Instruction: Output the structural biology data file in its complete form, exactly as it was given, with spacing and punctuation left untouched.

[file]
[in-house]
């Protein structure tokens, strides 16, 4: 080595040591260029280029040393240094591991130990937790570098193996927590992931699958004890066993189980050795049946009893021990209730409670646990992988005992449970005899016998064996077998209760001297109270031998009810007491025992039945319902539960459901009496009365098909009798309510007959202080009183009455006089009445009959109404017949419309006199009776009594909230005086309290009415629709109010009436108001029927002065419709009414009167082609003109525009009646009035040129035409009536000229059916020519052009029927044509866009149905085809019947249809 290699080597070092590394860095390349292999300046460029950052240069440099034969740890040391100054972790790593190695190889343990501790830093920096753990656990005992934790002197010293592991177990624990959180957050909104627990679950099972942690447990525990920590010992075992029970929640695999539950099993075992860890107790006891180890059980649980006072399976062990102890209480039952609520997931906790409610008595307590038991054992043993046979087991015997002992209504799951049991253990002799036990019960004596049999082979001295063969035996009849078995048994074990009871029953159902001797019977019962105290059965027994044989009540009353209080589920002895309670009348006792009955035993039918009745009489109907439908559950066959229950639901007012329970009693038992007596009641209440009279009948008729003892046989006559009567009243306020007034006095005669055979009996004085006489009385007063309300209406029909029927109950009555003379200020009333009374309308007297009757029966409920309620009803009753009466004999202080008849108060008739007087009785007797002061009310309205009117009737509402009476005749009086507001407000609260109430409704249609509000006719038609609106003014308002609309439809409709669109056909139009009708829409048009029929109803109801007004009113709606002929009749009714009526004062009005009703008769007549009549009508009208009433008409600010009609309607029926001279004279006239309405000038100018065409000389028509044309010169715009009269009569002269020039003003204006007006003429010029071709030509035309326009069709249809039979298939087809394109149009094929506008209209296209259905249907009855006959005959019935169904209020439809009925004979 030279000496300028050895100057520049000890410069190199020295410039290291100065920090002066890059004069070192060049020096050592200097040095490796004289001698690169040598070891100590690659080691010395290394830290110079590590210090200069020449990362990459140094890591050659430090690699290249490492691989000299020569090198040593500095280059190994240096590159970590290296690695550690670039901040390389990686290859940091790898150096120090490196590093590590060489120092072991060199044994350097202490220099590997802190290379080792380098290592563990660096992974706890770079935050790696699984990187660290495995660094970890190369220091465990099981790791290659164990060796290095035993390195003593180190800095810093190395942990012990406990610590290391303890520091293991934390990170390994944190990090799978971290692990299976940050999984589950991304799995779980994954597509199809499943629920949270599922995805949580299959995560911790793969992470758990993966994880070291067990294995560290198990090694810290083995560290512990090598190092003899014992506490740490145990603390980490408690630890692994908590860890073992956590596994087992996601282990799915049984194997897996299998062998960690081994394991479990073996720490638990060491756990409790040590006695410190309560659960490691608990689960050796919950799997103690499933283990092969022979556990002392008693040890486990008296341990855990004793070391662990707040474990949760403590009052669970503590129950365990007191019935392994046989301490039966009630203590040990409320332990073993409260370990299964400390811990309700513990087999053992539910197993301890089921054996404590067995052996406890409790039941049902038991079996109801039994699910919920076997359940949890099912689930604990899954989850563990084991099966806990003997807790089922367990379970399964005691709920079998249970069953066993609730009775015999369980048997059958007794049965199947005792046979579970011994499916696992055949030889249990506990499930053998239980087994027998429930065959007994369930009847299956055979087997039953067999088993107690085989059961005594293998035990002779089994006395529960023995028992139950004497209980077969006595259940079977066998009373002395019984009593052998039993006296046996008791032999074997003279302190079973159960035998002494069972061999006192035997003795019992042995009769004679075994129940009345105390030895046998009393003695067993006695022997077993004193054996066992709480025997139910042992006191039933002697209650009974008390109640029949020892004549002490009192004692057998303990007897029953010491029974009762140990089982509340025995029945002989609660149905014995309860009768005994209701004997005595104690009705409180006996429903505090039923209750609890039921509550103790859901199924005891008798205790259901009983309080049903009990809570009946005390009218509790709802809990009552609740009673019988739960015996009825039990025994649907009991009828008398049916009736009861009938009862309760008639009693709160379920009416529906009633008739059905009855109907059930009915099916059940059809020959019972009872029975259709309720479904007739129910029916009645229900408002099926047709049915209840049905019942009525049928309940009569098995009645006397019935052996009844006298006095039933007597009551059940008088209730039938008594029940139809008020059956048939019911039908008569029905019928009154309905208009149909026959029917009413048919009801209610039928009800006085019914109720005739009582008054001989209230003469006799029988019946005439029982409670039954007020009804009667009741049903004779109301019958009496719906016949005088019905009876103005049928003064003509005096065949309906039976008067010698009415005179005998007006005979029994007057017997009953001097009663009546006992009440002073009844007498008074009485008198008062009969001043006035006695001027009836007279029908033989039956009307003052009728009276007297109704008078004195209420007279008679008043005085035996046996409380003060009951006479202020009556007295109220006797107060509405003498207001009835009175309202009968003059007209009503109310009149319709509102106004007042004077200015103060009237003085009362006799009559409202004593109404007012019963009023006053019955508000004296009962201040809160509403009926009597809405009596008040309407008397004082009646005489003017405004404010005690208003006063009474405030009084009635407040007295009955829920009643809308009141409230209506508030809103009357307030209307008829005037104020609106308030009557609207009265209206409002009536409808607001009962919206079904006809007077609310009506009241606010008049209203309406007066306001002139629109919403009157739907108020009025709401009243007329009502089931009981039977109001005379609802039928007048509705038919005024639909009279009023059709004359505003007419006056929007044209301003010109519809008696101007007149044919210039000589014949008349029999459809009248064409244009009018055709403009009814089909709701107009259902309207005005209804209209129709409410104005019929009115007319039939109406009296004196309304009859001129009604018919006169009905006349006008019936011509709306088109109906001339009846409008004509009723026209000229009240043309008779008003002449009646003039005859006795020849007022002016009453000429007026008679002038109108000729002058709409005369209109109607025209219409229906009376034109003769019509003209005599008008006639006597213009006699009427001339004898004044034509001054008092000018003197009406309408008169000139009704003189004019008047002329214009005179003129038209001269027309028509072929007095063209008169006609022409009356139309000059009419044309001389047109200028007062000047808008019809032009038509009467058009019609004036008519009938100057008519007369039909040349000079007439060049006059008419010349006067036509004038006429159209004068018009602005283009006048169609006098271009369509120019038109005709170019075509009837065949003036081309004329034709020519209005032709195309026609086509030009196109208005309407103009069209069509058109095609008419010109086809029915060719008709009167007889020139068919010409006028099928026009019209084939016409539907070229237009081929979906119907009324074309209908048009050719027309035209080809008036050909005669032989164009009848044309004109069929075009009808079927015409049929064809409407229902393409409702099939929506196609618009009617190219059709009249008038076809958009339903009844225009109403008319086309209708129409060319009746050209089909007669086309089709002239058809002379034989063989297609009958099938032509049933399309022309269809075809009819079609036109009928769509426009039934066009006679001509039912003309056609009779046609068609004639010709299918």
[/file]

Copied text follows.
[in-house]
């Protein structure tokens, strides 16, 4: 080595040591260029280029040393240094591991130990937790570098193996927590992931699958004890066993189980050795049946009893021990209730409670646990992988005992449970005899016998064996077998209760001297109270031998009810007491025992039945319902539960459901009496009365098909009798309510007959202080009183009455006089009445009959109404017949419309006199009776009594909230005086309290009415629709109010009436108001029927002065419709009414009167082609003109525009009646009035040129035409009536000229059916020519052009029927044509866009149905085809019947249809 290699080597070092590394860095390349292999300046460029950052240069440099034969740890040391100054972790790593190695190889343990501790830093920096753990656990005992934790002197010293592991177990624990959180957050909104627990679950099972942690447990525990920590010992075992029970929640695999539950099993075992860890107790006891180890059980649980006072399976062990102890209480039952609520997931906790409610008595307590038991054992043993046979087991015997002992209504799951049991253990002799036990019960004596049999082979001295063969035996009849078995048994074990009871029953159902001797019977019962105290059965027994044989009540009353209080589920002895309670009348006792009955035993039918009745009489109907439908559950066959229950639901007012329970009693038992007596009641209440009279009948008729003892046989006559009567009243306020007034006095005669055979009996004085006489009385007063309300209406029909029927109950009555003379200020009333009374309308007297009757029966409920309620009803009753009466004999202080008849108060008739007087009785007797002061009310309205009117009737509402009476005749009086507001407000609260109430409704249609509000006719038609609106003014308002609309439809409709669109056909139009009708829409048009029929109803109801007004009113709606002929009749009714009526004062009005009703008769007549009549009508009208009433008409600010009609309607029926001279004279006239309405000038100018065409000389028509044309010169715009009269009569002269020039003003204006007006003429010029071709030509035309326009069709249809039979298939087809394109149009094929506008209209296209259905249907009855006959005959019935169904209020439809009925004979 030279000496300028050895100057520049000890410069190199020295410039290291100065920090002066890059004069070192060049020096050592200097040095490796004289001698690169040598070891100590690659080691010395290394830290110079590590210090200069020449990362990459140094890591050659430090690699290249490492691989000299020569090198040593500095280059190994240096590159970590290296690695550690670039901040390389990686290859940091790898150096120090490196590093590590060489120092072991060199044994350097202490220099590997802190290379080792380098290592563990660096992974706890770079935050790696699984990187660290495995660094970890190369220091465990099981790791290659164990060796290095035993390195003593180190800095810093190395942990012990406990610590290391303890520091293991934390990170390994944190990090799978971290692990299976940050999984589950991304799995779980994954597509199809499943629920949270599922995805949580299959995560911790793969992470758990993966994880070291067990294995560290198990090694810290083995560290512990090598190092003899014992506490740490145990603390980490408690630890692994908590860890073992956590596994087992996601282990799915049984194997897996299998062998960690081994394991479990073996720490638990060491756990409790040590006695410190309560659960490691608990689960050796919950799997103690499933283990092969022979556990002392008693040890486990008296341990855990004793070391662990707040474990949760403590009052669970503590129950365990007191019935392994046989301490039966009630203590040990409320332990073993409260370990299964400390811990309700513990087999053992539910197993301890089921054996404590067995052996406890409790039941049902038991079996109801039994699910919920076997359940949890099912689930604990899954989850563990084991099966806990003997807790089922367990379970399964005691709920079998249970069953066993609730009775015999369980048997059958007794049965199947005792046979579970011994499916696992055949030889249990506990499930053998239980087994027998429930065959007994369930009847299956055979087997039953067999088993107690085989059961005594293998035990002779089994006395529960023995028992139950004497209980077969006595259940079977066998009373002395019984009593052998039993006296046996008791032999074997003279302190079973159960035998002494069972061999006192035997003795019992042995009769004679075994129940009345105390030895046998009393003695067993006695022997077993004193054996066992709480025997139910042992006191039933002697209650009974008390109640029949020892004549002490009192004692057998303990007897029953010491029974009762140990089982509340025995029945002989609660149905014995309860009768005994209701004997005595104690009705409180006996429903505090039923209750609890039921509550103790859901199924005891008798205790259901009983309080049903009990809570009946005390009218509790709802809990009552609740009673019988739960015996009825039990025994649907009991009828008398049916009736009861009938009862309760008639009693709160379920009416529906009633008739059905009855109907059930009915099916059940059809020959019972009872029975259709309720479904007739129910029916009645229900408002099926047709049915209840049905019942009525049928309940009569098995009645006397019935052996009844006298006095039933007597009551059940008088209730039938008594029940139809008020059956048939019911039908008569029905019928009154309905208009149909026959029917009413048919009801209610039928009800006085019914109720005739009582008054001989209230003469006799029988019946005439029982409670039954007020009804009667009741049903004779109301019958009496719906016949005088019905009876103005049928003064003509005096065949309906039976008067010698009415005179005998007006005979029994007057017997009953001097009663009546006992009440002073009844007498008074009485008198008062009969001043006035006695001027009836007279029908033989039956009307003052009728009276007297109704008078004195209420007279008679008043005085035996046996409380003060009951006479202020009556007295109220006797107060509405003498207001009835009175309202009968003059007209009503109310009149319709509102106004007042004077200015103060009237003085009362006799009559409202004593109404007012019963009023006053019955508000004296009962201040809160509403009926009597809405009596008040309407008397004082009646005489003017405004404010005690208003006063009474405030009084009635407040007295009955829920009643809308009141409230209506508030809103009357307030209307008829005037104020609106308030009557609207009265209206409002009536409808607001009962919206079904006809007077609310009506009241606010008049209203309406007066306001002139629109919403009157739907108020009025709401009243007329009502089931009981039977109001005379609802039928007048509705038919005024639909009279009023059709004359505003007419006056929007044209301003010109519809008696101007007149044919210039000589014949008349029999459809009248064409244009009018055709403009009814089909709701107009259902309207005005209804209209129709409410104005019929009115007319039939109406009296004196309304009859001129009604018919006169009905006349006008019936011509709306088109109906001339009846409008004509009723026209000229009240043309008779008003002449009646003039005859006795020849007022002016009453000429007026008679002038109108000729002058709409005369209109109607025209219409229906009376034109003769019509003209005599008008006639006597213009006699009427001339004898004044034509001054008092000018003197009406309408008169000139009704003189004019008047002329214009005179003129038209001269027309028509072929007095063209008169006609022409009356139309000059009419044309001389047109200028007062000047808008019809032009038509009467058009019609004036008519009938100057008519007369039909040349000079007439060049006059008419010349006067036509004038006429159209004068018009602005283009006048169609006098271009369509120019038109005709170019075509009837065949003036081309004329034709020519209005032709195309026609086509030009196109208005309407103009069209069509058109095609008419010109086809029915060719008709009167007889020139068919010409006028099928026009019209084939016409539907070229237009081929979906119907009324074309209908048009050719027309035209080809008036050909005669032989164009009848044309004109069929075009009808079927015409049929064809409407229902393409409702099939929506196609618009009617190219059709009249008038076809958009339903009844225009109403008319086309209708129409060319009746050209089909007669086309089709002239058809002379034989063989297609009958099938032509049933399309022309269809075809009819079609036109009928769509426009039934066009006679001509039912003309056609009779046609068609004639010709299918």